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Report: Cubs Admit Their Investigation of Banned 'Racist' Fan Was Nonsense

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The Chicago Cubs have found themselves at the center of controversy after a fan flashed an allegedly racist hand gesture that was caught on camera during a game broadcast.

A Cubs fan was seen making various hand signs behind NBC Sports Chicago analyst Doug Glanville during Tuesday night’s broadcast of the Cubs’ 5-2 home win over the Miami Marlins.

After making what appeared to be a peace sign, the fan formed a circle with his index finger and thumb. Many took his “OK” sign to be a racist, white nationalist hand gesture.

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There’s plenty of evidence to suggest that that assertion is absurd. It’s impossible to tell whether the Cubs fan was trying to be racist, making a random gesture or playing the “circle game,” where if you can get your friends to look at the gesture directly, you can punch them in the shoulder.

Given today’s hyper-politically correct world, it didn’t take long for the Cubs to leap into action.

“We are currently investigating an incident that occurred during the Cubs’ May 7 broadcast on NBC Sports Chicago while reporter Doug Glanville was on the air,” Crane Kenny, the Cubs’ president of business operations, said in a statement Wednesday to WGN-TV and other media outlets. “An individual seated behind Mr. Glanville used what appears to be an offensive hand gesture that is associated with racism.

“Such ignorant and repulsive behavior is not tolerated at Wrigley Field. We are reviewing this incident thoroughly because no one should be subjected to this type of offensive behavior.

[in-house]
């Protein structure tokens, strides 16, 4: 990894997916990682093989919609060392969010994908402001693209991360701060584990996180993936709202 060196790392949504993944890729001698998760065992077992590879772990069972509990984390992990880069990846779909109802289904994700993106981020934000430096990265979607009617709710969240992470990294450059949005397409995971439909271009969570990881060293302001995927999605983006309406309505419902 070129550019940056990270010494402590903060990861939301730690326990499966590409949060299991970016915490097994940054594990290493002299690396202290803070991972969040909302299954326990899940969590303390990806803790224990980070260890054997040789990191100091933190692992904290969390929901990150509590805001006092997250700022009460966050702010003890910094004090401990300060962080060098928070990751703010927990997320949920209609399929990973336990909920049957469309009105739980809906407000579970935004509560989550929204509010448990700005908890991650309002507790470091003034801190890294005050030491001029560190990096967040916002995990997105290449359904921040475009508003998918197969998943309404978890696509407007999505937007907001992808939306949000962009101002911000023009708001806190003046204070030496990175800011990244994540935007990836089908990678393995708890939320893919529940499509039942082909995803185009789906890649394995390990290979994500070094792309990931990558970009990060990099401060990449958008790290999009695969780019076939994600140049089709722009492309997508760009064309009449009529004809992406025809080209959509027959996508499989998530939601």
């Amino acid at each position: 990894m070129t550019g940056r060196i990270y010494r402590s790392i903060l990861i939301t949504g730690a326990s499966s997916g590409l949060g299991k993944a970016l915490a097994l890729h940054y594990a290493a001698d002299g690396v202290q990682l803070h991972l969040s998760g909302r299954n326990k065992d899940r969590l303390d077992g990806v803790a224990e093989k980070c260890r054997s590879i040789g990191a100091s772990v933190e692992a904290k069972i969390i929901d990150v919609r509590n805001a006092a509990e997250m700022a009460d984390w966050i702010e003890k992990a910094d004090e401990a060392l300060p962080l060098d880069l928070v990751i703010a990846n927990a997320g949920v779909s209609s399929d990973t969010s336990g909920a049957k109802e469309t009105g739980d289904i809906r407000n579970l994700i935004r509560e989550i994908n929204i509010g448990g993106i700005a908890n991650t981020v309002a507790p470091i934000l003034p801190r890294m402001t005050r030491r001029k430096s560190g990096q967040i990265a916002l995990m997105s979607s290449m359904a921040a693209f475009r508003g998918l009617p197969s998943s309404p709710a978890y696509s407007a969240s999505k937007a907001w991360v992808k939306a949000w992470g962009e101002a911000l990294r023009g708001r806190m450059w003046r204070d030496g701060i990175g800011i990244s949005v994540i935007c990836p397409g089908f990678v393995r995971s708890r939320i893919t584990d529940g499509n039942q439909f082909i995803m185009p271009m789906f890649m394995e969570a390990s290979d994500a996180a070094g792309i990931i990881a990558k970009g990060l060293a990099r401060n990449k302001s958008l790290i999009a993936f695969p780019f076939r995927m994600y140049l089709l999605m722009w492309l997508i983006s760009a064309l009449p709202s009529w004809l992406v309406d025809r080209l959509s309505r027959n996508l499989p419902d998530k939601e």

Do you agree with the Cubs' decision to issue a lifetime ban?

“Any derogatory conduct should be reported immediately to our ballpark staff. Any individual behaving in this manner will not only be removed from the ballpark, but will be permanently banned from Wrigley Field.”

The Cubs, who very well could have been overreacting to their own internal racially charged scandal, eventually identified the fan and banned him from Wrigley Field.

In a vacuum, the team’s decision leaves quite a bit to be desired. It seems like an unfair and cowardly capitulation to the perpetually aggrieved.

But after what ESPN’s Will Cain revealed about his conversation with the Cubs, the decision looks even worse.

“I spoke to the Cubs,” Cain tweeted Thursday. “There is very little, if any, other evidence that this guy was flashing a white power symbol. No background, no social media posts, nothing.

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“They also haven’t spoken to him and told me that they have no interest in hearing his side.”


That is unreal. Not only is there no history of racism, but the Cubs didn’t even bother to hear the fan’s side of the story.

To reiterate, this wasn’t a monthlong or yearlong ban, this was a lifetime ban for the fan, whose worst crime might have been trying to play the circle game on national television.

From there, Cain went on a Twitter rant in which he raised some very good points about the Cubs’ punishment of their fan.


Considering some of the utterly unhinged Twitter outrage over an alleged racist hand gesture, Cain is spot on with his concerns about going “down a very dark path.”


The Cubs, as a private organization, are certainly free to ban whomever they want over whatever they want. But if this is the type of “investigation” that will lead to such severe punishments, that should be a concern to all sports fans.

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Bryan Chai has written news and sports for The Western Journal for more than two years and has produced more than 1,300 stories. He specializes in the NBA and NFL as well as politics.
Bryan Chai has written news and sports for The Western Journal for more than two years and has produced more than 1,300 stories. He specializes in the NBA and NFL as well as politics. He graduated with a BA in Creative Writing from the University of Arizona. He is an avid fan of sports, video games, politics and debate.
Birthplace
Hawaii
Education
Class of 2010 University of Arizona. BEAR DOWN.
Location
Phoenix, Arizona
Languages Spoken
English, Korean
Topics of Expertise
Sports, Entertainment, Science/Tech




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